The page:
Most commonly used botanicals are neem (Azadirachta indica), pungamia (Pungamia glabra) and mahua (Madhuca indica). Neem seed kernel extract (2 to 5 per cent) has been found effective against several pests including rice cutworm, diamond back moth, rice BPH, rice GLH. tobacco caterpillar, aphids and mites.
The pesticidal ingredients of neem formulations belonging to general class of natural products called triterpenes, more specifically, limonoids. They act as repellents and also disrupts growth and reproduction in insects. Commonly known limonoids are Azadirachtin, Meliantriol, Salannin, Nimbin and Nimbidin.
The efficiency of vegetable oils in preventing infestation of stored product pests such as bruchids, rice and maize weevils has been well documented. Root extracts of asparagus work as a nematicide for plant parasitic nematodes. Similarly, leaf extracts of many plants can inhibit a number of fungal pathogens.
Use of Insecticides:
The current pest control technology relies heavily on pesticides. In India, its consumption in 1956 was only around 200 t as against 200,000 t during 2000. Outbreak of Heliothis armigera on cotton crop in Andhra Pradesh due to liberal use of synthetic pyrethroids is indicative of things to come in future.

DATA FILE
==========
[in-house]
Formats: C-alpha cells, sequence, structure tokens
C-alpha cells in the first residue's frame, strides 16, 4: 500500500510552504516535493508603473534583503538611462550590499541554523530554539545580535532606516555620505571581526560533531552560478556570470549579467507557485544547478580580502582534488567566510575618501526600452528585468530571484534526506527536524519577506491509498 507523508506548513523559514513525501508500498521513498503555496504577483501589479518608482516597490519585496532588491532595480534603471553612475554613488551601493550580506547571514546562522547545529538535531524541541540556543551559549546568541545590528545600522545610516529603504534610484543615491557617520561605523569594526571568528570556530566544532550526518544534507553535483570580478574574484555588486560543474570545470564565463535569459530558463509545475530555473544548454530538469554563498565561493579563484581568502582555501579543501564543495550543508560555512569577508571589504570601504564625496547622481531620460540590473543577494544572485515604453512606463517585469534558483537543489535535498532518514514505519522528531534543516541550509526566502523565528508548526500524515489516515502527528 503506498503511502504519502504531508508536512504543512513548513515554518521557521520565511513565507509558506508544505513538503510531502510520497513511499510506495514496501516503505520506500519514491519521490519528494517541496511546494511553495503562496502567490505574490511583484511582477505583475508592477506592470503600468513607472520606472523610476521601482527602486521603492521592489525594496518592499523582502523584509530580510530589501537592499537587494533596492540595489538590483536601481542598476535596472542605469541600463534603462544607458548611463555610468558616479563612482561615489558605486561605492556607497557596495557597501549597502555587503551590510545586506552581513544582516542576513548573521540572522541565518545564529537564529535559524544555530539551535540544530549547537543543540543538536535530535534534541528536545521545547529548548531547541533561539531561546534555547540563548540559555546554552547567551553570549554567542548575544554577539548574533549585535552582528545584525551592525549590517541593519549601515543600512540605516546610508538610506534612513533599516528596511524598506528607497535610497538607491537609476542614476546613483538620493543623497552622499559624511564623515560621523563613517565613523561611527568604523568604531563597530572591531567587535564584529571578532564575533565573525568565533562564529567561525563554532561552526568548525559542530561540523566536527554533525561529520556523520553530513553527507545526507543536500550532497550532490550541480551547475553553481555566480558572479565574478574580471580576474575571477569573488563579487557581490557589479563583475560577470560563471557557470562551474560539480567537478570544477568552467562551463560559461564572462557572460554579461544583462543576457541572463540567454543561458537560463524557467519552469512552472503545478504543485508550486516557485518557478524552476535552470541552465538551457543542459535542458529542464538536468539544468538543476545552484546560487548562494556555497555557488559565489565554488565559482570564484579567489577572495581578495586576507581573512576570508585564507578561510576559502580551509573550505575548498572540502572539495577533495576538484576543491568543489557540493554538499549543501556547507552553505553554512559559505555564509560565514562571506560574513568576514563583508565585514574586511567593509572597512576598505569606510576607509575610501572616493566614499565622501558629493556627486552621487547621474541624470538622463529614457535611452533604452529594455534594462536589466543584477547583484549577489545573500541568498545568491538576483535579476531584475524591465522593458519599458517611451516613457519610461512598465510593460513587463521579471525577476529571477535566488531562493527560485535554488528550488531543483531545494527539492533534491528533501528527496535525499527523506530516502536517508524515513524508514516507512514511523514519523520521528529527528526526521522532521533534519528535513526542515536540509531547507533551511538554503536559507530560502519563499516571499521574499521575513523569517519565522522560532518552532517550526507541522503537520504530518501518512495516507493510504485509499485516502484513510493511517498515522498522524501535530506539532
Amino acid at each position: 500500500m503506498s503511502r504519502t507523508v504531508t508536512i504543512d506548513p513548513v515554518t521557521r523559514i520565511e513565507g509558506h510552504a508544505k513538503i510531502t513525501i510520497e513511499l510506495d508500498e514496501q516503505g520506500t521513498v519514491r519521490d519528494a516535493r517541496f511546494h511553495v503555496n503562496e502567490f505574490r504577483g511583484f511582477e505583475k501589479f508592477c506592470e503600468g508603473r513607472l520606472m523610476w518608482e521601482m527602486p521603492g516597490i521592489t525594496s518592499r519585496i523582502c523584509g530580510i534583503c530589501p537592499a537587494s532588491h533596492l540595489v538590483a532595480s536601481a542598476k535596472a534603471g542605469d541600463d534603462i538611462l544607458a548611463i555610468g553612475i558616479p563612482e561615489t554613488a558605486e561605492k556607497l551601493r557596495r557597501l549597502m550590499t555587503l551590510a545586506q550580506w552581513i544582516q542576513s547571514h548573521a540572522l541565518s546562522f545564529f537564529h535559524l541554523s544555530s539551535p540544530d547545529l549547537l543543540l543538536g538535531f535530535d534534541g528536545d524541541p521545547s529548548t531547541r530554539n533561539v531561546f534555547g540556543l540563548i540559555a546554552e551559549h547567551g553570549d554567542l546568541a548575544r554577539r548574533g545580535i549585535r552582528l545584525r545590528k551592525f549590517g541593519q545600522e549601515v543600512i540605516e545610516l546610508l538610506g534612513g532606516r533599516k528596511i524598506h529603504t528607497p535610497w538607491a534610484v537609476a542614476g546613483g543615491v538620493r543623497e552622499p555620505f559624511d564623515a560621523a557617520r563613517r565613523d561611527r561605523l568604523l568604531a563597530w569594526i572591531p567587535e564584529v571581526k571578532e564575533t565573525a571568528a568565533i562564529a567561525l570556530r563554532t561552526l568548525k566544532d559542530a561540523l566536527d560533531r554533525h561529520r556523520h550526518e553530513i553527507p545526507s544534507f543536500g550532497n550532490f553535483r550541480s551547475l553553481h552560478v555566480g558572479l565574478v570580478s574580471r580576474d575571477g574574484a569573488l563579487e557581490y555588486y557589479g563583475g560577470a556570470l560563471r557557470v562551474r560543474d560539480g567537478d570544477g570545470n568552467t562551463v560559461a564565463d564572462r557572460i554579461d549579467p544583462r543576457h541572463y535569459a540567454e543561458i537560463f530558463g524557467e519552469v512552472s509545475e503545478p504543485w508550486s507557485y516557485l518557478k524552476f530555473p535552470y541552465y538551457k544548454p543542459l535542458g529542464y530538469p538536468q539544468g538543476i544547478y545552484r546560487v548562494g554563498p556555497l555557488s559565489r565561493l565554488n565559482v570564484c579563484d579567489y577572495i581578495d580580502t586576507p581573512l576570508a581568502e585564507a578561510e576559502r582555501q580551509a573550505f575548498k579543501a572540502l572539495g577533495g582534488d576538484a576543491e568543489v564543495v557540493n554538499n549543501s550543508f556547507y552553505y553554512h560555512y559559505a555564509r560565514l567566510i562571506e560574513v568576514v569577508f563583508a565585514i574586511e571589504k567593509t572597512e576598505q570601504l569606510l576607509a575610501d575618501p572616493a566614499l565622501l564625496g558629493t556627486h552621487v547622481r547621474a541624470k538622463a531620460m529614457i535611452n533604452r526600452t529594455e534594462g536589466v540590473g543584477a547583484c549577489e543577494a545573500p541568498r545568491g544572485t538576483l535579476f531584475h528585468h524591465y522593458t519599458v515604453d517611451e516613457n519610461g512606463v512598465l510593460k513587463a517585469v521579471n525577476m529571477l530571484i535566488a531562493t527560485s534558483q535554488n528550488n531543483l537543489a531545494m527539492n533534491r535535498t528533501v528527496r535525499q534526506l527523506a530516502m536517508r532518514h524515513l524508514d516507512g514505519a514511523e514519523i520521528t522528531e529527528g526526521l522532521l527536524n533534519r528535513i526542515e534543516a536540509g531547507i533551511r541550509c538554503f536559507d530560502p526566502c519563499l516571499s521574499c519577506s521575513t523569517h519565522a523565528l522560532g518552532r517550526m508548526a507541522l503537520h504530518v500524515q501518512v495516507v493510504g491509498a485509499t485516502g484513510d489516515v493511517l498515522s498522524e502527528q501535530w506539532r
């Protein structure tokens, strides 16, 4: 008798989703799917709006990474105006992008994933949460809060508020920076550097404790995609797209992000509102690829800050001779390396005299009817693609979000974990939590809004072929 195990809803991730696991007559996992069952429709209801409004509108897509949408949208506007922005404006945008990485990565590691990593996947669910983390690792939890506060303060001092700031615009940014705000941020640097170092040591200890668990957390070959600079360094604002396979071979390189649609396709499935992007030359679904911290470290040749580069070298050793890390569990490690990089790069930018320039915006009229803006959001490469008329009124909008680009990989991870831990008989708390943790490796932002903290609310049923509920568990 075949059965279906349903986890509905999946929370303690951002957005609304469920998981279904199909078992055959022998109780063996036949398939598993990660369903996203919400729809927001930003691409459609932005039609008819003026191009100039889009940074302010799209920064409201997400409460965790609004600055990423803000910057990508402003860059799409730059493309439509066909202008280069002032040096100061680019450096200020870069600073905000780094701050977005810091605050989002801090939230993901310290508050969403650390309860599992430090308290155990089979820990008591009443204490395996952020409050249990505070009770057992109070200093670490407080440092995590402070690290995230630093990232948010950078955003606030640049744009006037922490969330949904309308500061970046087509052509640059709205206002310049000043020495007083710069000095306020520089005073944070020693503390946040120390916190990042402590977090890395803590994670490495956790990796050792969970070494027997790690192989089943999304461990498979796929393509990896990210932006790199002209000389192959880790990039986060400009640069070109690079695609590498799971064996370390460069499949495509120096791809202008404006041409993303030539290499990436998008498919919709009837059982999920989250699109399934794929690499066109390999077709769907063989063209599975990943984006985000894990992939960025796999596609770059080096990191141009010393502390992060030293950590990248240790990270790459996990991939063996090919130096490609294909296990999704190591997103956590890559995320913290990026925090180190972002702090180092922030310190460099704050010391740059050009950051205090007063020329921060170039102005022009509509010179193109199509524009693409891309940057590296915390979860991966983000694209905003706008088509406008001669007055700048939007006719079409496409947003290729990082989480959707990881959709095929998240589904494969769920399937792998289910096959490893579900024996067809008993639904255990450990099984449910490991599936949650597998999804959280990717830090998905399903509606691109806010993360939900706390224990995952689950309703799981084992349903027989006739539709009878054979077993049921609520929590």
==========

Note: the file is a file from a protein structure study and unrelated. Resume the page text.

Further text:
Pesticide residues in agricultural commodities are the issues of major concern besides their harmful effects on desirable flora and fauna. Equally worrying issue is about resistance in pests to pesticides. Under these dangerous circumstances, the viable option to plant protection is IPM in which pesticides use is one of the components in the system.
Pesticides should be used only when cultural and biological methods of controls are not in a position to manage the pest problem. Under unavoidable circumstances, recommended pesticides alone should be used in rotation at recommended rates.